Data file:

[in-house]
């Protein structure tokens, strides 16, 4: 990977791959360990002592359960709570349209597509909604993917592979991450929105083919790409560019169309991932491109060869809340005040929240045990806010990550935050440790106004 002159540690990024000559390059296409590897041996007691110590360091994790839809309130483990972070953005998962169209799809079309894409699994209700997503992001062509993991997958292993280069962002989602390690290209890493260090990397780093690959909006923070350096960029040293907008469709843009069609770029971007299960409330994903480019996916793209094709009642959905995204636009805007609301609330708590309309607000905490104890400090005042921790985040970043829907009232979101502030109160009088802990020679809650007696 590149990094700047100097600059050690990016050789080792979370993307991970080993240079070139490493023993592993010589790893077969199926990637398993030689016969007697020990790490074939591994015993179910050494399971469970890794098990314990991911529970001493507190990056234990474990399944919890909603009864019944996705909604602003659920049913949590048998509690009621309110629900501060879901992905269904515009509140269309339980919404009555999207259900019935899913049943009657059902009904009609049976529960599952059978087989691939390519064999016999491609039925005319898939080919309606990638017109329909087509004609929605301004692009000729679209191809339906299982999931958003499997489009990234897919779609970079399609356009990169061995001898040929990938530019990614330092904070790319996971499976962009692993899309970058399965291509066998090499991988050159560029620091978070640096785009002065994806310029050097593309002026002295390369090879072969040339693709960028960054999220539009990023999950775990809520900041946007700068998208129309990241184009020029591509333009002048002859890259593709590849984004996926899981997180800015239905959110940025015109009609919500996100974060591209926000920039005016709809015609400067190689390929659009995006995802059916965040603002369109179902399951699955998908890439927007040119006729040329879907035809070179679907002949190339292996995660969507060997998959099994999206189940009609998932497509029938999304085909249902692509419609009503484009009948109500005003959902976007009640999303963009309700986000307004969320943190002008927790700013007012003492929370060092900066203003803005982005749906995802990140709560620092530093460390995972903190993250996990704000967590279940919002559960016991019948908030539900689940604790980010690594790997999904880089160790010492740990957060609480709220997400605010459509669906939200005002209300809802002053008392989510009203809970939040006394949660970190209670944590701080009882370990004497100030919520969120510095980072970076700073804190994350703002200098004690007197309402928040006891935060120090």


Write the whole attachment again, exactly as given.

[in-house]
């Protein structure tokens, strides 16, 4: 990977791959360990002592359960709570349209597509909604993917592979991450929105083919790409560019169309991932491109060869809340005040929240045990806010990550935050440790106004 002159540690990024000559390059296409590897041996007691110590360091994790839809309130483990972070953005998962169209799809079309894409699994209700997503992001062509993991997958292993280069962002989602390690290209890493260090990397780093690959909006923070350096960029040293907008469709843009069609770029971007299960409330994903480019996916793209094709009642959905995204636009805007609301609330708590309309607000905490104890400090005042921790985040970043829907009232979101502030109160009088802990020679809650007696 590149990094700047100097600059050690990016050789080792979370993307991970080993240079070139490493023993592993010589790893077969199926990637398993030689016969007697020990790490074939591994015993179910050494399971469970890794098990314990991911529970001493507190990056234990474990399944919890909603009864019944996705909604602003659920049913949590048998509690009621309110629900501060879901992905269904515009509140269309339980919404009555999207259900019935899913049943009657059902009904009609049976529960599952059978087989691939390519064999016999491609039925005319898939080919309606990638017109329909087509004609929605301004692009000729679209191809339906299982999931958003499997489009990234897919779609970079399609356009990169061995001898040929990938530019990614330092904070790319996971499976962009692993899309970058399965291509066998090499991988050159560029620091978070640096785009002065994806310029050097593309002026002295390369090879072969040339693709960028960054999220539009990023999950775990809520900041946007700068998208129309990241184009020029591509333009002048002859890259593709590849984004996926899981997180800015239905959110940025015109009609919500996100974060591209926000920039005016709809015609400067190689390929659009995006995802059916965040603002369109179902399951699955998908890439927007040119006729040329879907035809070179679907002949190339292996995660969507060997998959099994999206189940009609998932497509029938999304085909249902692509419609009503484009009948109500005003959902976007009640999303963009309700986000307004969320943190002008927790700013007012003492929370060092900066203003803005982005749906995802990140709560620092530093460390995972903190993250996990704000967590279940919002559960016991019948908030539900689940604790980010690594790997999904880089160790010492740990957060609480709220997400605010459509669906939200005002209300809802002053008392989510009203809970939040006394949660970190209670944590701080009882370990004497100030919520969120510095980072970076700073804190994350703002200098004690007197309402928040006891935060120090």